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Tag Archives: Economic Philosophy

The Freedom to Do What Sounds Wrong

Friends of freedom routinely defend the right to do wrong.  “If you’re only free to do good things, what freedom do you really have?”  Yet on reflection, this sorely underrates the value of freedom.  Yes, the freedom to do bad things is important.  Much more important, though, is the freedom to do good things that sound bad. Why is this so important?  Because Social Desirability Bias is ubiquitous; that’s why.   Long psych story short: When the truth sounds bad, human...

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Sir Samuel Brittan RIP

Tyler Cowen, over at Marginal Revolution, quite rightly laments the death of British economic journalist, the aptly named Samuel Brittan. Like Tyler, I first heard of Brittan’s Capitalism and the Permissive Society from the late Roy A. Childs, Jr. You might think that “Permissive” in the title is used negatively. No. One of the things Brittan liked about capitalism was that it is permissive. I’m going from memory here; my copy was destroyed in my 2007 office fire....

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Facebook’s Decision about the Holocaust

The vast majority of people, including your humble blogger, have never done any serious research on the Holocaust. In this case, our main reason to believe it happened is that, in most relatively-free countries, anybody who had the opposite opinion has been free to defend it and that, obviously, it did not survive the shock of free debates. For the same reason, most of us non-physicists believe in quantum entanglement. What will be the consequence of the legal bans on...

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On the Shortness of Time

Last month, in a post on an EconTalk with Bob Chitester, I seconded Bob’s view of the importance of poetry. One of my favorites, which I never see anyone else quote, is one I learned in high school. My high school English teacher, believe it or not, was Miss English. It’s titled “On the Shortness of Time” and is by Wilfrid Scawen Blunt. My favorite lines are the last two. Here it is: If I could live without the thought of death,Forgetful of time’s waste, the soul’s...

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Nudge: Welfare State Edition

Simplistic summary of a long debate on paternalism: Hard Paternalist: Government should force weak human beings to do what’s in their own best interest. Knee-Jerk Libertarian: No, that’s totalitarian. Soft Paternalist: Government should nudge weak human beings to do what’s in their own best interest. Thoughtful Libertarian: You define “nudges” so elastically that you still end up being pretty totalitarian. Rizzo and Whitman’s Escaping Paternalism exemplifies the...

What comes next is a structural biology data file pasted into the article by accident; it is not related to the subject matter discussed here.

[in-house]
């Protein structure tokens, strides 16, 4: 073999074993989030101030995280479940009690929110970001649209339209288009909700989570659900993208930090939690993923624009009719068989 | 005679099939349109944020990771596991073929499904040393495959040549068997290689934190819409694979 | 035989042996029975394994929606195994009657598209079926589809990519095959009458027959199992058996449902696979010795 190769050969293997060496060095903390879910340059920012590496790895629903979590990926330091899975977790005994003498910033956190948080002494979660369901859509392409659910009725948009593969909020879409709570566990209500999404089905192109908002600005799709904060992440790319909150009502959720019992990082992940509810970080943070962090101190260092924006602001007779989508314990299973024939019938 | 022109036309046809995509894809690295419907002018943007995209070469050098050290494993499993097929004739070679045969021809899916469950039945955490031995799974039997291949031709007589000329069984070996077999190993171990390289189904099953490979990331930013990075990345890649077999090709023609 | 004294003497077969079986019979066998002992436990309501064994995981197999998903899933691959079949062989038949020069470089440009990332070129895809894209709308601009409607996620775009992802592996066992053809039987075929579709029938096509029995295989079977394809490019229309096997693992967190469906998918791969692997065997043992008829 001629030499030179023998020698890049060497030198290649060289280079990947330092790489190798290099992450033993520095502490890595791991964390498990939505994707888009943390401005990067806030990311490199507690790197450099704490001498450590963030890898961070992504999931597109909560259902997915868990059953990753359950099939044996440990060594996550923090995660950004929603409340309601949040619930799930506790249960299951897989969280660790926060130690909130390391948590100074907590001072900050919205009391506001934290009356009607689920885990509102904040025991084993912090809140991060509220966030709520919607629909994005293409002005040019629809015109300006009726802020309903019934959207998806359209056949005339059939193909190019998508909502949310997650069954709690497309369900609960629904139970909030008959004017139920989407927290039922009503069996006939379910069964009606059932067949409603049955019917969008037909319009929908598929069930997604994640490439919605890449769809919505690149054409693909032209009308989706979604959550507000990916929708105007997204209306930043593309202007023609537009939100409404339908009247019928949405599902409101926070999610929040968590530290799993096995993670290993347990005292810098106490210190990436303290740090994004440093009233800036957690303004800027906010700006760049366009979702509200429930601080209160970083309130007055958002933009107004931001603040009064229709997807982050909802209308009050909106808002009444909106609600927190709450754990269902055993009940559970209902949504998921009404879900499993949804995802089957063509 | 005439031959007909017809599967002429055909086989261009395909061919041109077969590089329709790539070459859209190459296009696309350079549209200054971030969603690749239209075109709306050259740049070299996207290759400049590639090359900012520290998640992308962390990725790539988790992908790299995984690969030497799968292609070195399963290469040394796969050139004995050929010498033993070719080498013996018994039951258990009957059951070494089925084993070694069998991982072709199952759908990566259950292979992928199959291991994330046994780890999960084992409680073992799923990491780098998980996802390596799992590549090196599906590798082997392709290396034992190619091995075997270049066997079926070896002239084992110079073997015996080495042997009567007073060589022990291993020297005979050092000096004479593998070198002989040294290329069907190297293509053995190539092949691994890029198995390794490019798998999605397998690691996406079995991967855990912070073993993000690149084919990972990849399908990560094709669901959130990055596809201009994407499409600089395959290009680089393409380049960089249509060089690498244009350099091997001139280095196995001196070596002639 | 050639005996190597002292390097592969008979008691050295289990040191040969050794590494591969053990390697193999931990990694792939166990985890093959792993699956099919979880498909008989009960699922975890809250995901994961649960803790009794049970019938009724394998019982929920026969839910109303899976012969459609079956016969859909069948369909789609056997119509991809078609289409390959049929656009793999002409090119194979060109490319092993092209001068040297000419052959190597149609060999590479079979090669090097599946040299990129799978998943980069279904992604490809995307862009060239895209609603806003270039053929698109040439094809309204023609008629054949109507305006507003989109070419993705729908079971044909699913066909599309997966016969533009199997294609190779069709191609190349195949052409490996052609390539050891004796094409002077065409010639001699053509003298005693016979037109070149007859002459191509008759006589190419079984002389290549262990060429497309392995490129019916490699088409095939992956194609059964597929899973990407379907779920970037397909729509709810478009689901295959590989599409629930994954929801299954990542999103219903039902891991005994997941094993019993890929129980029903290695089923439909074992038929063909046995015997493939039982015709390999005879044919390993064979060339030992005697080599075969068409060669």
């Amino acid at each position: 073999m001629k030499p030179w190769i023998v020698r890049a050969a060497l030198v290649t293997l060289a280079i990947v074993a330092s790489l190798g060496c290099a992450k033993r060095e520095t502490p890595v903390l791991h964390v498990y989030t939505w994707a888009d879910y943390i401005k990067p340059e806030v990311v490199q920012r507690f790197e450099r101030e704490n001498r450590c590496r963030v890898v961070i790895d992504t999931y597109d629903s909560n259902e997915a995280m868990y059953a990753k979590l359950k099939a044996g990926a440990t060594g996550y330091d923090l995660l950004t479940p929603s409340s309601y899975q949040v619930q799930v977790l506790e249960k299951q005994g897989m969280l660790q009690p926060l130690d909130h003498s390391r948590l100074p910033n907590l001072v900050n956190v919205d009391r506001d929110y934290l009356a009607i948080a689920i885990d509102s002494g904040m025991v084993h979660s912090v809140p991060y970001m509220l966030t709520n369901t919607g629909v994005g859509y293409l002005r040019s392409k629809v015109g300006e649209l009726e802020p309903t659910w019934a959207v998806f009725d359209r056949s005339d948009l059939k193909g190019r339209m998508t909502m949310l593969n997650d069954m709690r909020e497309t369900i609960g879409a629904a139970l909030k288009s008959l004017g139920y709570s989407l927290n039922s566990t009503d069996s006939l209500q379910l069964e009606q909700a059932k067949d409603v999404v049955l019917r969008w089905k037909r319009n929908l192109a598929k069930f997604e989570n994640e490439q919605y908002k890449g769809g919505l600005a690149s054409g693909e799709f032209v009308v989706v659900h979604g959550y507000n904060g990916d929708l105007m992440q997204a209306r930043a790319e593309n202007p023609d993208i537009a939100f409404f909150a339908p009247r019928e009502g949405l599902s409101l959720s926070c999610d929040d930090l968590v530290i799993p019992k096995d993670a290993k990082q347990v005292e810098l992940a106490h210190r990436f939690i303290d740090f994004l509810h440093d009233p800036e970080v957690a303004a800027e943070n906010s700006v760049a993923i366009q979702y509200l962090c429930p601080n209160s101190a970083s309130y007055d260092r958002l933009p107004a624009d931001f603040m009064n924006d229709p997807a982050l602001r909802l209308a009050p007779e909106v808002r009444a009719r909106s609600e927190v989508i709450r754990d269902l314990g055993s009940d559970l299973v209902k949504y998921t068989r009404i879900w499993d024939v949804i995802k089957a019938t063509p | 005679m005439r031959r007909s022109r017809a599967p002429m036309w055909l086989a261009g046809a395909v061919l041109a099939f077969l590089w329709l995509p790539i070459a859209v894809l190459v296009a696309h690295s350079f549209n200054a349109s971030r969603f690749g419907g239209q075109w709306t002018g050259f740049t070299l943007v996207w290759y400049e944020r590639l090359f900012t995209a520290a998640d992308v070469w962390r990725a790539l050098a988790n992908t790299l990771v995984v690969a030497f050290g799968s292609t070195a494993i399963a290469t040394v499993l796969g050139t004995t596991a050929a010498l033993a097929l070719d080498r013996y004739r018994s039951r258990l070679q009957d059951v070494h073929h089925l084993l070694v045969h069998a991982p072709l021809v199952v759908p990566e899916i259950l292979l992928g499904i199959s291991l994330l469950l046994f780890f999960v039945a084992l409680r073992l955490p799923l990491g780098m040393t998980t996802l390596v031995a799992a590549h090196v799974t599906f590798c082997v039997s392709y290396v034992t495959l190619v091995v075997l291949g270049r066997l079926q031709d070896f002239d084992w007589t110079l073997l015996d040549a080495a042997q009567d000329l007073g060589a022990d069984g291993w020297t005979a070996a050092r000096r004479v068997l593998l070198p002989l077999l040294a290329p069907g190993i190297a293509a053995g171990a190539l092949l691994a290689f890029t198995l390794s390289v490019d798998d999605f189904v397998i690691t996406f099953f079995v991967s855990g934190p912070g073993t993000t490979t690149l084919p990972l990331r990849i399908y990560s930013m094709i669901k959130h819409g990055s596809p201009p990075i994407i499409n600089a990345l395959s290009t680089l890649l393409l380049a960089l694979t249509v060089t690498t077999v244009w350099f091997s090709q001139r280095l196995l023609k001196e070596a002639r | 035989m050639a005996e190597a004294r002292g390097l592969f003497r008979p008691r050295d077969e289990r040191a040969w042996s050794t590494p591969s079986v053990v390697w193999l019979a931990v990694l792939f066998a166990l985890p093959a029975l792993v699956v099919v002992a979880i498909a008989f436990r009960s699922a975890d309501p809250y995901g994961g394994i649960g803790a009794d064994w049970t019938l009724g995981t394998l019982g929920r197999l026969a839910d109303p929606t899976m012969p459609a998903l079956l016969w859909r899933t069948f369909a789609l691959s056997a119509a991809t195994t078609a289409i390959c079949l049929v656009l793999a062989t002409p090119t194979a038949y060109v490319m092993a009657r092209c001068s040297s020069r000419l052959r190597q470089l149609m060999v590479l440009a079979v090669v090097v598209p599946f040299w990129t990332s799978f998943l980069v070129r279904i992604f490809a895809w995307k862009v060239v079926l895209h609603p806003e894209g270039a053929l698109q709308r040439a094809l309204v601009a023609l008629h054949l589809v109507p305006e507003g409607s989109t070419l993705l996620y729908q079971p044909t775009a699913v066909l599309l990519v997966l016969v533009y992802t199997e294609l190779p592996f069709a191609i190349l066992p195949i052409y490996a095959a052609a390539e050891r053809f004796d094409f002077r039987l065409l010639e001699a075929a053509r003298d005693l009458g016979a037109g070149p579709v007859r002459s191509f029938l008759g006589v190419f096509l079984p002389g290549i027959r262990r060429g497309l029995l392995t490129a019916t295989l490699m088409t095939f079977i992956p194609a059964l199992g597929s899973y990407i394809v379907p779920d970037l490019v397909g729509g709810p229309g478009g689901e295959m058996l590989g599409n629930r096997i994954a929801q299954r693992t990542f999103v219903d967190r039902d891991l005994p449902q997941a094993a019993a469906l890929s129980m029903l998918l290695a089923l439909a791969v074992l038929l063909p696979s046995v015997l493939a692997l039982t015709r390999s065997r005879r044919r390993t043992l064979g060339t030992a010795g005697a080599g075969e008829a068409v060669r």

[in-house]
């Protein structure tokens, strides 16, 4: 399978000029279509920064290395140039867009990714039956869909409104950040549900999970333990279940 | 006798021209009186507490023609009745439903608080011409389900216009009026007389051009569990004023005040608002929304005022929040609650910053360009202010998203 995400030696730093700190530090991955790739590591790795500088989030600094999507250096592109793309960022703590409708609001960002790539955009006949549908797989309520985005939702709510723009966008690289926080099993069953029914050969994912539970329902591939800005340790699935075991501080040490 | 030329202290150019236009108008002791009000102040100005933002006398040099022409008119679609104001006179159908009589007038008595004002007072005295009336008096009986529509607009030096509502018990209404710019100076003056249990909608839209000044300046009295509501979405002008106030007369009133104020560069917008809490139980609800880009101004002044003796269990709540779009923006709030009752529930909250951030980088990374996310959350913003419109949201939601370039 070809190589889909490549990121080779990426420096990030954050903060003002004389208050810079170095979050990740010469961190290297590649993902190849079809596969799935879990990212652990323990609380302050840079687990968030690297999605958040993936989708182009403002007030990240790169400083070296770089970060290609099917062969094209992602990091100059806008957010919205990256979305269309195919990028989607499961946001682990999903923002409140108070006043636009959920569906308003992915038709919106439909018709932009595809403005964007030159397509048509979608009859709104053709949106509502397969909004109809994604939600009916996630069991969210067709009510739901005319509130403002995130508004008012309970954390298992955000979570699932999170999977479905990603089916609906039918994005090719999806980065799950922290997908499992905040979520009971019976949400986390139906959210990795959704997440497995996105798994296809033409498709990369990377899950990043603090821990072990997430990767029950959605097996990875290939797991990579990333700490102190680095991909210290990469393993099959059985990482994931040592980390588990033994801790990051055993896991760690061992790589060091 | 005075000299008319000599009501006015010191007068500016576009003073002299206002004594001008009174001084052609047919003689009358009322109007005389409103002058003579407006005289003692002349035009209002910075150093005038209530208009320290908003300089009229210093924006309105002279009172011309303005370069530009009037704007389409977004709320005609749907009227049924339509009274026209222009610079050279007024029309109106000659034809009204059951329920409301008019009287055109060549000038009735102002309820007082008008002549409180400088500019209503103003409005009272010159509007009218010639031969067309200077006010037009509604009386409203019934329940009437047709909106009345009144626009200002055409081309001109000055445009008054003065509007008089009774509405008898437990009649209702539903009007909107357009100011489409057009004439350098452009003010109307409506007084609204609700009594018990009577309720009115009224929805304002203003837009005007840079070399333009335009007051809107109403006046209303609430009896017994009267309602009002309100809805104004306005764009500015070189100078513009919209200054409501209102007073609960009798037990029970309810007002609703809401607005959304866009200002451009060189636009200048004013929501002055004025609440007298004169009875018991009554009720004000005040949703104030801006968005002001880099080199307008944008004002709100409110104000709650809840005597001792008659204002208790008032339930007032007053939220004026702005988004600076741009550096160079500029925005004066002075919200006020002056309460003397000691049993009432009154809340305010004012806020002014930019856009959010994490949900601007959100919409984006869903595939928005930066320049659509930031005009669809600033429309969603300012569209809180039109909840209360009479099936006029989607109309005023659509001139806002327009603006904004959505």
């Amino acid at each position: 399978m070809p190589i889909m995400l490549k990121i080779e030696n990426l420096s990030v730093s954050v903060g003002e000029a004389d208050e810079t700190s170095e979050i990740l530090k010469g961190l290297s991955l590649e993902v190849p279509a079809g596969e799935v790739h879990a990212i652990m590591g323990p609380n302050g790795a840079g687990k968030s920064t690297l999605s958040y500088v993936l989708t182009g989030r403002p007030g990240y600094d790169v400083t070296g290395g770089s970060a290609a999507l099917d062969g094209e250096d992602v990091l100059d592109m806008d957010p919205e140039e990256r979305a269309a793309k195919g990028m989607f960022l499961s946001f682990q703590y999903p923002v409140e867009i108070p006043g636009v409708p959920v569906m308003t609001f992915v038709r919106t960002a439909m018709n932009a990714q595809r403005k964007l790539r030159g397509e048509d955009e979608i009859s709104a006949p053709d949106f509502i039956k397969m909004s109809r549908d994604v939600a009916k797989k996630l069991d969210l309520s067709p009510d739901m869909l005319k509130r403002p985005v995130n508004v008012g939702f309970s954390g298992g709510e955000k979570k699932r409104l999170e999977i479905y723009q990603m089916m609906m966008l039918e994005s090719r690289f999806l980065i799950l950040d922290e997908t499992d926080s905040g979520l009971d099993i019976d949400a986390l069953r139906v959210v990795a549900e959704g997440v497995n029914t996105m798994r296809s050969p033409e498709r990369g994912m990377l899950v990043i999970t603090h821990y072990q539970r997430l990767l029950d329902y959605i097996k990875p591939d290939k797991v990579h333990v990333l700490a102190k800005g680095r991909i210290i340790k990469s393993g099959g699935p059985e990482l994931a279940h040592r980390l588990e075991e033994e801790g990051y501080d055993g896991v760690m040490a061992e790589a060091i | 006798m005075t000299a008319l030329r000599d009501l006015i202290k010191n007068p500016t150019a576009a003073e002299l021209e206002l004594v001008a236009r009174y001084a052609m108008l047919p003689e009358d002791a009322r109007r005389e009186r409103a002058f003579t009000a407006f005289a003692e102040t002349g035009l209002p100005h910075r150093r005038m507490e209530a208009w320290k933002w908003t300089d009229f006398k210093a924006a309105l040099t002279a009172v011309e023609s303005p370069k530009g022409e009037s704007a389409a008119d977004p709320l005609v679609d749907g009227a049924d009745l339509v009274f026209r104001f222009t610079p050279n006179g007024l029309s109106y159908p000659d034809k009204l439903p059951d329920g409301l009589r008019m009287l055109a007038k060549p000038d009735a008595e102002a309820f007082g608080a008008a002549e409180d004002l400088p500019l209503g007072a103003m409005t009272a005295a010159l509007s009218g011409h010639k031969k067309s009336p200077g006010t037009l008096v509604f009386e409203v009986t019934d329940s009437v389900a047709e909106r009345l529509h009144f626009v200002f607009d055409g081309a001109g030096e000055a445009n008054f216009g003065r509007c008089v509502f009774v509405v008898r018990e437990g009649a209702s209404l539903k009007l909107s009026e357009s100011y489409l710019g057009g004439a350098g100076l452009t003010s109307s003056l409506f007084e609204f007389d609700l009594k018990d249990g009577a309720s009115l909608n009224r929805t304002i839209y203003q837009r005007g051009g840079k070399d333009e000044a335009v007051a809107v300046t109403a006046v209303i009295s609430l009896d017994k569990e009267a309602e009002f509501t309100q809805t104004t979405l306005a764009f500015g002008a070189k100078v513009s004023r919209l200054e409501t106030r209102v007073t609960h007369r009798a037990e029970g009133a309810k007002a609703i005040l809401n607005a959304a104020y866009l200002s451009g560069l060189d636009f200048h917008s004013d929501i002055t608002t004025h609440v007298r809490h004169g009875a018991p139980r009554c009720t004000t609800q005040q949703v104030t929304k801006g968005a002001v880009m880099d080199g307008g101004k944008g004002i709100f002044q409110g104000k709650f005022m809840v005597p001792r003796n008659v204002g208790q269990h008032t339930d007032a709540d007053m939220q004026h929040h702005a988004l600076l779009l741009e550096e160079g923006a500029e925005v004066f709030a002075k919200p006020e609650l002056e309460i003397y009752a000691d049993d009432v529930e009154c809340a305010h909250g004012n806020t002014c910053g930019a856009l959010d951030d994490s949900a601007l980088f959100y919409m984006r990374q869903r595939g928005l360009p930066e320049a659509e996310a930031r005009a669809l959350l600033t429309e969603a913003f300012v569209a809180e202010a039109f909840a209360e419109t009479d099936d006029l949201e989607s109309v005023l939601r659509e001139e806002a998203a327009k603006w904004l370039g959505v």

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A Story of Love and Hate

One of my book reviews in the Fall issue of Regulation is about Philip Coggan’s More (The Economist, 2020) and has the same title as this post. In the article, I explain what my love and hate story is about: I am certainly not the only one to have a love–hate relationship with The Economist, the venerable magazine created in 1843 to defend free trade. At least over the past 10 years, the magazine seems to have become more tolerant of Leviathan, but it remains a source...

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Self-Help Is Like a Vaccine

AEI’s Andrew Biggs has a totally reasonable piece arguing that Americans’ unhealthy lifestyles are a major cause of America’s high COVID mortality rate: Americans entered the Covid pandemic in much poorer health than citizens of other developed countries. For instance, over 27,000 U.S Covid deaths list diabetes as a comorbidity, accounting for 16% of total Covid-related fatalities. But what if instead of having the highest diabetes rate among rich countries the U.S....

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A Partial Defense of Milton Friedman’s 1970 NYT Essay

To understand my story, you first need to understand Friedman’s basic point. Here it is in a nutshell: Managers are employees of corporations. In the decisions they make with corporate resources, they should be responsible to the corporation. That means being responsible to the stockholders, who, after all, are the corporation’s owners. The vast majority of stockholders want the corporation to, in Friedman’s words, “make as much money as possible.” Thus Friedman’s...

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The Illogic of Collective Guilt

A while back, I ran the following set of Twitter polls on collective guilt.  Here’s what people think at the most abstract level. How often are people collectively guilty? — Bryan Caplan (@bryan_caplan) August 24, 2020 Overall, I was surprised by how few people said, “Never.”  I expected more like 70-80%, especially when phrased so baldly.  What really puzzled me, though, were people’s views about the sources of collective guilt.  People are about as willing to...

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Loyalty Oaths Compared: An Orwellian Exercise

A key tenet of American’s civic religion is that the McCarthy-era persecution of Communists and Communist sympathizers was both paranoid and immoral.  Academics are especially strident in their commitment to this tenet.  And since they are academics, they’re especially dismayed by academia‘s persecution of Communists and Communist sympathizers.  The most infamous form of this persecution: the loyalty oaths many universities imposed on their employees.  Sign the oath,...

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